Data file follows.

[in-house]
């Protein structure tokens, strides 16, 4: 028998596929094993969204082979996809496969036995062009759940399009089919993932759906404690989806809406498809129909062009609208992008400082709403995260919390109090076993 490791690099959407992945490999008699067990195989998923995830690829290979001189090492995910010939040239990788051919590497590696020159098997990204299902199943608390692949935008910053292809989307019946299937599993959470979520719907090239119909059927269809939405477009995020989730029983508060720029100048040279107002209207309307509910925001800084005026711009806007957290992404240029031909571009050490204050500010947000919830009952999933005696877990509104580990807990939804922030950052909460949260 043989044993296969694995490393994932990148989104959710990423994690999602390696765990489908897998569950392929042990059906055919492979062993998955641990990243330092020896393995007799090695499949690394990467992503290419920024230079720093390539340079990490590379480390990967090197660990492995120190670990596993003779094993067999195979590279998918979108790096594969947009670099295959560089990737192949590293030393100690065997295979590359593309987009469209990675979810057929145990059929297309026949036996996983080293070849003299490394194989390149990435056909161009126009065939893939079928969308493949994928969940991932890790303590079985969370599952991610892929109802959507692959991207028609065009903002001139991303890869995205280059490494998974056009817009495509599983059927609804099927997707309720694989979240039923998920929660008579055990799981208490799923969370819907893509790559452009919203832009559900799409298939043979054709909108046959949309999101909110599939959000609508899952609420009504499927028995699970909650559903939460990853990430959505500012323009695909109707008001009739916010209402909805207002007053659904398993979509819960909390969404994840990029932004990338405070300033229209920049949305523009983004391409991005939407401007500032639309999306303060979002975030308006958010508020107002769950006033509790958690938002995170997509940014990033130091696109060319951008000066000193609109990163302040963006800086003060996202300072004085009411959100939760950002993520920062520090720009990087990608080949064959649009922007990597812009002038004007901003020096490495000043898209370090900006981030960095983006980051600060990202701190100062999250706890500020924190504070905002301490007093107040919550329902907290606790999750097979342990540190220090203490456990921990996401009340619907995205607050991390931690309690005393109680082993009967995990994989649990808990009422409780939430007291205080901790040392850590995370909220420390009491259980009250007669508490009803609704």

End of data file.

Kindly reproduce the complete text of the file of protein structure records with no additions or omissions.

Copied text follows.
[in-house]
């Protein structure tokens, strides 16, 4: 028998596929094993969204082979996809496969036995062009759940399009089919993932759906404690989806809406498809129909062009609208992008400082709403995260919390109090076993 490791690099959407992945490999008699067990195989998923995830690829290979001189090492995910010939040239990788051919590497590696020159098997990204299902199943608390692949935008910053292809989307019946299937599993959470979520719907090239119909059927269809939405477009995020989730029983508060720029100048040279107002209207309307509910925001800084005026711009806007957290992404240029031909571009050490204050500010947000919830009952999933005696877990509104580990807990939804922030950052909460949260 043989044993296969694995490393994932990148989104959710990423994690999602390696765990489908897998569950392929042990059906055919492979062993998955641990990243330092020896393995007799090695499949690394990467992503290419920024230079720093390539340079990490590379480390990967090197660990492995120190670990596993003779094993067999195979590279998918979108790096594969947009670099295959560089990737192949590293030393100690065997295979590359593309987009469209990675979810057929145990059929297309026949036996996983080293070849003299490394194989390149990435056909161009126009065939893939079928969308493949994928969940991932890790303590079985969370599952991610892929109802959507692959991207028609065009903002001139991303890869995205280059490494998974056009817009495509599983059927609804099927997707309720694989979240039923998920929660008579055990799981208490799923969370819907893509790559452009919203832009559900799409298939043979054709909108046959949309999101909110599939959000609508899952609420009504499927028995699970909650559903939460990853990430959505500012323009695909109707008001009739916010209402909805207002007053659904398993979509819960909390969404994840990029932004990338405070300033229209920049949305523009983004391409991005939407401007500032639309999306303060979002975030308006958010508020107002769950006033509790958690938002995170997509940014990033130091696109060319951008000066000193609109990163302040963006800086003060996202300072004085009411959100939760950002993520920062520090720009990087990608080949064959649009922007990597812009002038004007901003020096490495000043898209370090900006981030960095983006980051600060990202701190100062999250706890500020924190504070905002301490007093107040919550329902907290606790999750097979342990540190220090203490456990921990996401009340619907995205607050991390931690309690005393109680082993009967995990994989649990808990009422409780939430007291205080901790040392850590995370909220420390009491259980009250007669508490009803609704």